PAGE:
A post by Ken Segall has made the rounds this week, where he describes a moment behind closed doors where Steve Jobs considered abandoning the pro market.
I hope you’re sitting down for this, but Steve Jobs did in fact once consider that very option.
This was back in the days when iMac had established itself as a global bestseller. During one of the agency’s regular meetings with Steve, he shared that he was considering killing the pro products.
His rationale was as you might expect: consumer products have an unlimited upside, while pro products are aimed at a niche market that eats up major resources.
This obviously never came to pass, but some would argue that Apple has strayed too far from what the industry considers “pro” with Final Cut Pro X and the new cylindrical Mac Pro.
Some won’t like it, but basically it’s the difference between Final Cut Pro 7 and Final Cut Pro X.
In FCP7, the controls are rich and deep. As a consequence, getting proficient with the app is a serious undertaking.
FCPX is very powerful, but less daunting and more seductive — streamlining and automating some of its advanced capabilities.
There seems to be a correlation for many where “pro” must equate to “impenetrably difficult for the non-pro.” Yes, Apple has made the basics of Final Cut Pro approachable for someone new to editing, but that doesn’t automate the process of ideas and creativity.
The real question is whether or not Apple has chosen the right path for the future of its professional products. They could have moved the feature set of FCP 7 to a modern 64 bit architecture, darkened the color scheme a bit, and called it a day. Pros would have been happy to not re-learn what they already knew, and there would be a bump in performance and better codec support. This is similar to the course taken with Premiere Pro- evolutionary but not revolutionary.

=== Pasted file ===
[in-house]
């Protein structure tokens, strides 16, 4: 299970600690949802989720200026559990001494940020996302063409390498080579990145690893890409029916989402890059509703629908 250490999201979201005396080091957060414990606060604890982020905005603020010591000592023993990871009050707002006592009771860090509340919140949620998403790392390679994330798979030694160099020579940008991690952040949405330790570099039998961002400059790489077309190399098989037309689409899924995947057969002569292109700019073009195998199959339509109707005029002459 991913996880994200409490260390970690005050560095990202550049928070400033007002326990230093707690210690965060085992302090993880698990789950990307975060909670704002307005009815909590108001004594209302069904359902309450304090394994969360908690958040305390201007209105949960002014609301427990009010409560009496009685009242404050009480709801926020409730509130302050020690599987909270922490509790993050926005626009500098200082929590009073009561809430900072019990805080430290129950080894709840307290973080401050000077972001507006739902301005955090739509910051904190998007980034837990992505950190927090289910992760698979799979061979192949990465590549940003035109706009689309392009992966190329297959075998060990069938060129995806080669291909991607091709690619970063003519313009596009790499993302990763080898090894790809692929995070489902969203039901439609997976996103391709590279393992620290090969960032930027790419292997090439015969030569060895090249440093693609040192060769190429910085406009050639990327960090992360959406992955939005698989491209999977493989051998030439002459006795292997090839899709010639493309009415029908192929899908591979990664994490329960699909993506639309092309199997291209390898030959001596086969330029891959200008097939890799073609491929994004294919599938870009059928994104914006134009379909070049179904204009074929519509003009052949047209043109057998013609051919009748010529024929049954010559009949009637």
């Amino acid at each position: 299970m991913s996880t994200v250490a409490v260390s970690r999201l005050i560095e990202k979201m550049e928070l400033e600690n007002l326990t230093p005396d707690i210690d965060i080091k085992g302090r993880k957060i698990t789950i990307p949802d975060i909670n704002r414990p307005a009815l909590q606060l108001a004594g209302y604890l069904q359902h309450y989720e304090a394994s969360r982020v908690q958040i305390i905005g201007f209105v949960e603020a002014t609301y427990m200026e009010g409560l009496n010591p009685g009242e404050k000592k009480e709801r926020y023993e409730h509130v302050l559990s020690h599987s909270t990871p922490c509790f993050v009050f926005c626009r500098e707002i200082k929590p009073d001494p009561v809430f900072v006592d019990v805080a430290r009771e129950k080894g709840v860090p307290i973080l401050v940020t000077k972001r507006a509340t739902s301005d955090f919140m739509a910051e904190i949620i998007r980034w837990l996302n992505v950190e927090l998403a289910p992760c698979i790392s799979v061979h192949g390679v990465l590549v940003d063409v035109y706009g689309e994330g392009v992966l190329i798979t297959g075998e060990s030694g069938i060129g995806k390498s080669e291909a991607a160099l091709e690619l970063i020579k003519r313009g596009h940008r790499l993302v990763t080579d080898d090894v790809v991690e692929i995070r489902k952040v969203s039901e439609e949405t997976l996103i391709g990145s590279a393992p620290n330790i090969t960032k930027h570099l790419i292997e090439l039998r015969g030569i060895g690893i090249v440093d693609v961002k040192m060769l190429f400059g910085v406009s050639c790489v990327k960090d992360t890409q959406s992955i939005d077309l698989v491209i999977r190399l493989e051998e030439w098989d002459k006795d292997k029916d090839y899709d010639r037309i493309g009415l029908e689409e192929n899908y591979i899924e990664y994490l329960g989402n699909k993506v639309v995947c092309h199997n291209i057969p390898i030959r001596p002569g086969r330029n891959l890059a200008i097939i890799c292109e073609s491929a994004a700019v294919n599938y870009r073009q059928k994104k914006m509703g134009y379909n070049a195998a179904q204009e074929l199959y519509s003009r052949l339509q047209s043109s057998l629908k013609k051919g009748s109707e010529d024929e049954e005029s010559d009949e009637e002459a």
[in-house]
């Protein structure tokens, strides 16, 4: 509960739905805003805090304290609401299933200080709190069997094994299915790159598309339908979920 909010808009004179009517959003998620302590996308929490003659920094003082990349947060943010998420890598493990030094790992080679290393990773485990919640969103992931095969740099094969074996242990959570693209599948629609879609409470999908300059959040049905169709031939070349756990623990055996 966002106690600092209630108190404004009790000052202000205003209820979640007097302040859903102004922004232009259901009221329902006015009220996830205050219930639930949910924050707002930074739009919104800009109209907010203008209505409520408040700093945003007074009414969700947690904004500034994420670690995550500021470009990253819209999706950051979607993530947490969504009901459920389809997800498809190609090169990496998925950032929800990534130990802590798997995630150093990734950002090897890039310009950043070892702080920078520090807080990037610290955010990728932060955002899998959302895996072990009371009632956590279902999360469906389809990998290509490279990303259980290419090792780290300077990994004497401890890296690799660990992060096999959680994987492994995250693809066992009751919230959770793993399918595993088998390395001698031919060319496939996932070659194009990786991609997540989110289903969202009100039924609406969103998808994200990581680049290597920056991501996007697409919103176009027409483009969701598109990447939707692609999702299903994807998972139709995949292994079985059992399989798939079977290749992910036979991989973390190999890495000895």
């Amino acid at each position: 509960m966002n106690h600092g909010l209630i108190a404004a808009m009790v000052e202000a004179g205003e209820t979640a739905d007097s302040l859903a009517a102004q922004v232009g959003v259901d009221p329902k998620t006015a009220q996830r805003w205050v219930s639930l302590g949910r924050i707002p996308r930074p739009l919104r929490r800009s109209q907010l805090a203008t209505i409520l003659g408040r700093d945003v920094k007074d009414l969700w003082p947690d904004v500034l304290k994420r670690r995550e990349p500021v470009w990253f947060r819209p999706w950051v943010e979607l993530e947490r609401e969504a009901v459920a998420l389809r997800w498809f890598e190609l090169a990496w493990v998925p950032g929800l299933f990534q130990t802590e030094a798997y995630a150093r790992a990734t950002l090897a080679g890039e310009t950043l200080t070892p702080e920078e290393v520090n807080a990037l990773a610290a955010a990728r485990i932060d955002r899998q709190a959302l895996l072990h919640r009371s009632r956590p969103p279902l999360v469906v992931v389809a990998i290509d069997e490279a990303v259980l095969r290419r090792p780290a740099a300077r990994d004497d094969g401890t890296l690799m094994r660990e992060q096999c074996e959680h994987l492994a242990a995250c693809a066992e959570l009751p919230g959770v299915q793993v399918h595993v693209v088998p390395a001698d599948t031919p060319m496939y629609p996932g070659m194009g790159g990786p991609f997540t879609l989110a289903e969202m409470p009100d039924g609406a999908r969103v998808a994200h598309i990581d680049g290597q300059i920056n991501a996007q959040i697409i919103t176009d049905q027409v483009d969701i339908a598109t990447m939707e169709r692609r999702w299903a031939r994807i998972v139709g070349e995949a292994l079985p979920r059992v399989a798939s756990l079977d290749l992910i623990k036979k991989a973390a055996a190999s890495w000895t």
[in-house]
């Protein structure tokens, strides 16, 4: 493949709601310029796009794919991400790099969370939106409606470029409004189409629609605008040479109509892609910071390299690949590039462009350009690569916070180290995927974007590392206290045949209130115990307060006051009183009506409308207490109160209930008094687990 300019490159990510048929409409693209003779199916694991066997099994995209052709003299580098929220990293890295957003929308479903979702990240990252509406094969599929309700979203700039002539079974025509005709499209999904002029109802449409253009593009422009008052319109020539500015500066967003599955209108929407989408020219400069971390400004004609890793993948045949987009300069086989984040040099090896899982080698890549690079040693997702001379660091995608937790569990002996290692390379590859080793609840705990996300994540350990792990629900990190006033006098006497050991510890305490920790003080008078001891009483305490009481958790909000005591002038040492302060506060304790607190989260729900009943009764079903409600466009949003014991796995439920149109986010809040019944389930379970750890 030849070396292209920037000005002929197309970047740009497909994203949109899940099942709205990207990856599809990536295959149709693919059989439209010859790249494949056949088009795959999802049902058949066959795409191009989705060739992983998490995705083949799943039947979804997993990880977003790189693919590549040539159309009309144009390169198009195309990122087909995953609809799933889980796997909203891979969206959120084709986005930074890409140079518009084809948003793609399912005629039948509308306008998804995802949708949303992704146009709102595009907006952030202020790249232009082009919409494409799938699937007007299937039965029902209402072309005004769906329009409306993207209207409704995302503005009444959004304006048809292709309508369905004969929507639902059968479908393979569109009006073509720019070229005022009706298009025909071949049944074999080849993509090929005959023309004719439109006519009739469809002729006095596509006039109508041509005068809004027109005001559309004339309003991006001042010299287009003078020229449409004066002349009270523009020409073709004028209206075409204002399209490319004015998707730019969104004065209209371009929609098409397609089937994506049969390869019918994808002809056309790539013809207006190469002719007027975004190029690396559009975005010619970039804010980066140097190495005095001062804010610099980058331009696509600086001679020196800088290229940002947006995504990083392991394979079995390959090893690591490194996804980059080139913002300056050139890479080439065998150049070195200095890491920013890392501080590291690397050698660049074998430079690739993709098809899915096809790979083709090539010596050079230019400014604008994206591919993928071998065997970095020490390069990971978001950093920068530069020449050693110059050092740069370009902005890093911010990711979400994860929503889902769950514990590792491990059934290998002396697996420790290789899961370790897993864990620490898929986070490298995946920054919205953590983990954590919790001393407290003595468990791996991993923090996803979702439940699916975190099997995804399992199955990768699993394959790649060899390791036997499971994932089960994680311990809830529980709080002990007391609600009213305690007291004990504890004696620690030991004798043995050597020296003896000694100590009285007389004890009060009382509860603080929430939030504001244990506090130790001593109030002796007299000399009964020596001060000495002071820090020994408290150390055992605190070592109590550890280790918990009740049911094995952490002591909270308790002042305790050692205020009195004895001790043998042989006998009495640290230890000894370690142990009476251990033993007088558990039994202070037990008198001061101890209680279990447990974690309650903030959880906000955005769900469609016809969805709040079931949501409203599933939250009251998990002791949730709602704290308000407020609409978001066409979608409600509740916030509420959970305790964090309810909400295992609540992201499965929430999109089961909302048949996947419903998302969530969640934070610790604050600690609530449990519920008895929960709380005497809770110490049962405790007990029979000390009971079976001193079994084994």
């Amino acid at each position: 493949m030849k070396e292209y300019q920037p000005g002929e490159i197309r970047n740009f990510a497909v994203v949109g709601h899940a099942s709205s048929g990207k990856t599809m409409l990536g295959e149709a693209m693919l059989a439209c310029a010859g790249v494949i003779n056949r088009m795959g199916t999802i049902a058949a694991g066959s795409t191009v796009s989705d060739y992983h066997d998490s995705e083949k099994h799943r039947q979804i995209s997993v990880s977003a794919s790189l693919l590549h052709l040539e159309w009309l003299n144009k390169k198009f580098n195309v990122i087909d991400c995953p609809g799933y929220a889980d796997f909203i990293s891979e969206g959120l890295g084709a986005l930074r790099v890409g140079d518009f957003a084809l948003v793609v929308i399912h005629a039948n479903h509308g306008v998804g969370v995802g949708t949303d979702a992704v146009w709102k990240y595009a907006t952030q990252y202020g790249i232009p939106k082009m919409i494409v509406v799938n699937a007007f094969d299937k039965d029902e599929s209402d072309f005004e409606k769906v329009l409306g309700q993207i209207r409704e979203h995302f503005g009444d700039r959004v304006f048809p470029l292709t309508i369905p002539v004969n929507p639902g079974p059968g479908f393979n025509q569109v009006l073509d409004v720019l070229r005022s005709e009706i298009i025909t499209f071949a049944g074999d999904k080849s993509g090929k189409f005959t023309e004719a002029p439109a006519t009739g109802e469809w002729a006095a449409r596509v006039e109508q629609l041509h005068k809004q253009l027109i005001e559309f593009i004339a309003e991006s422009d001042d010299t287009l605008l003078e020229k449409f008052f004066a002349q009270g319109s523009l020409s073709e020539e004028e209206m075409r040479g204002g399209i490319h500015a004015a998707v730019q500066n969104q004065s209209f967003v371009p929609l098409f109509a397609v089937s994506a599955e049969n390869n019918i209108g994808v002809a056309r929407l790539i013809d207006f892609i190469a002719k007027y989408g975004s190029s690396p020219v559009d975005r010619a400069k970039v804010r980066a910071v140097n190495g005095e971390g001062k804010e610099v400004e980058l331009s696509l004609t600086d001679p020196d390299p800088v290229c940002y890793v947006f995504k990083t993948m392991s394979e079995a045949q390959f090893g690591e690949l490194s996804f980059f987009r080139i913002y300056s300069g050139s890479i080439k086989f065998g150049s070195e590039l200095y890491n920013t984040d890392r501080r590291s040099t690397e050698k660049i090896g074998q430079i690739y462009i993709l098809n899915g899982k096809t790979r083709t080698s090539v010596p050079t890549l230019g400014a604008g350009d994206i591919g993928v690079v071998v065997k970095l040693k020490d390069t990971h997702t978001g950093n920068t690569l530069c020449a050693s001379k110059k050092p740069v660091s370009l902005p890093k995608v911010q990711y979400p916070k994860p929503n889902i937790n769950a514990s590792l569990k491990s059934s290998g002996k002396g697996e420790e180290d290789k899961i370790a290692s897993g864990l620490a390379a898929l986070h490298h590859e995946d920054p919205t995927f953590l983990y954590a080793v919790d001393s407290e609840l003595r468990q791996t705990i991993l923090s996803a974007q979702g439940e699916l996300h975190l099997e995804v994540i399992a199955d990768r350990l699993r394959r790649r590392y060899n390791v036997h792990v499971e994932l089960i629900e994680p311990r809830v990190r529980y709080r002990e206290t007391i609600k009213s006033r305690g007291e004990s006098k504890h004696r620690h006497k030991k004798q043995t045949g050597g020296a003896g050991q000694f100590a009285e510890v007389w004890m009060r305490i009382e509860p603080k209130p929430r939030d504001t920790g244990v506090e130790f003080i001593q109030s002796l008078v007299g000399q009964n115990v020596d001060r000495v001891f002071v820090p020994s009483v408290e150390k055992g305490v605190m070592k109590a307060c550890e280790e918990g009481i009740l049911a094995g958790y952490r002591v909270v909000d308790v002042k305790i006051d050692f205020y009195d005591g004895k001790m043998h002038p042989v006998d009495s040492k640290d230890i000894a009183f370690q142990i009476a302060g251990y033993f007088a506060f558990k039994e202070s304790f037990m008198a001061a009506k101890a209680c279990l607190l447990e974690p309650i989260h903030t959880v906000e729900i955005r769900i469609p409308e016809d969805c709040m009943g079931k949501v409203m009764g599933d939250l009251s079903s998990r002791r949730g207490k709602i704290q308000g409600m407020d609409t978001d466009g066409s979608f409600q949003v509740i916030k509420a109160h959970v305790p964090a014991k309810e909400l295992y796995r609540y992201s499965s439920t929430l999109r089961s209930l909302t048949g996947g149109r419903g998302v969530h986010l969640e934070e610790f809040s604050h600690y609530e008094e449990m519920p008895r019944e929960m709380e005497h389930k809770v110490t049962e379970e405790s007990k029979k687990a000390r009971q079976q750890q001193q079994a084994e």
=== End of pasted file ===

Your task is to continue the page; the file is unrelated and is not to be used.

Instead, Final Cut Pro X is more than a re-write. It’s an entirely new set of concepts with a lower barrier of entry for the new or intermediate editor. This is not to say that the “pro” isn’t in Final Cut Pro anymore. It’s there, just beneath the surface, perhaps most importantly in the new attention to database driven organization. Anyone working in X who has sifted through footage marking favorites or tagging keywords will attest to the power and flexibility of the software. The timeline has an index that allows the editor to quickly find or isolate clips based on a host of criteria. Roles are an easy way to organize files for export to post audio. The list goes on.
Apple’s definition of “pro” has evolved to allow non-professionals easier access to the basics, while also giving seasoned veterans the speed and tools they need to create great work. This gives Apple two areas of growth instead of one, and it’s hard to see a downside for anyone in this equation.